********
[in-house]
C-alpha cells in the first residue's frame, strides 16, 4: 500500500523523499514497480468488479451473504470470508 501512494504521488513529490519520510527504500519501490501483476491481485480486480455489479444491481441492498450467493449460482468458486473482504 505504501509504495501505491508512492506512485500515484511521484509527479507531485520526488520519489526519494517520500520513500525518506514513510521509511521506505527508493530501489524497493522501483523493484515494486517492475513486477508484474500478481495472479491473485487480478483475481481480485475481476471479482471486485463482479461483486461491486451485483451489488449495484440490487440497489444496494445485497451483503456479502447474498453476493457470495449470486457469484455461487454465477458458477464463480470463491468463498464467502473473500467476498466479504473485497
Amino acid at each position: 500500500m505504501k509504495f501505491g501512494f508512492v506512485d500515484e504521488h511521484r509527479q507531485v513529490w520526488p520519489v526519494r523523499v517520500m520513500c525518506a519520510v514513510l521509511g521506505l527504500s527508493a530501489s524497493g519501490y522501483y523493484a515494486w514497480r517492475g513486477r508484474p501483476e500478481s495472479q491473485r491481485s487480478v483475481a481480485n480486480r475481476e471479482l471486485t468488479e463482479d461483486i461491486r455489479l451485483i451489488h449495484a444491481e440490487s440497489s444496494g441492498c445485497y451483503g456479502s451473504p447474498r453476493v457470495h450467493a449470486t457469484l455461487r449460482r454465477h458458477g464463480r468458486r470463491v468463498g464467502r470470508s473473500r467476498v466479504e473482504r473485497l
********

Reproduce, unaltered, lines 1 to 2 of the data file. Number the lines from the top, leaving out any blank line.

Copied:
[in-house]
C-alpha cells in the first residue's frame, strides 16, 4: 500500500523523499514497480468488479451473504470470508 501512494504521488513529490519520510527504500519501490501483476491481485480486480455489479444491481441492498450467493449460482468458486473482504 505504501509504495501505491508512492506512485500515484511521484509527479507531485520526488520519489526519494517520500520513500525518506514513510521509511521506505527508493530501489524497493522501483523493484515494486517492475513486477508484474500478481495472479491473485487480478483475481481480485475481476471479482471486485463482479461483486461491486451485483451489488449495484440490487440497489444496494445485497451483503456479502447474498453476493457470495449470486457469484455461487454465477458458477464463480470463491468463498464467502473473500467476498466479504473485497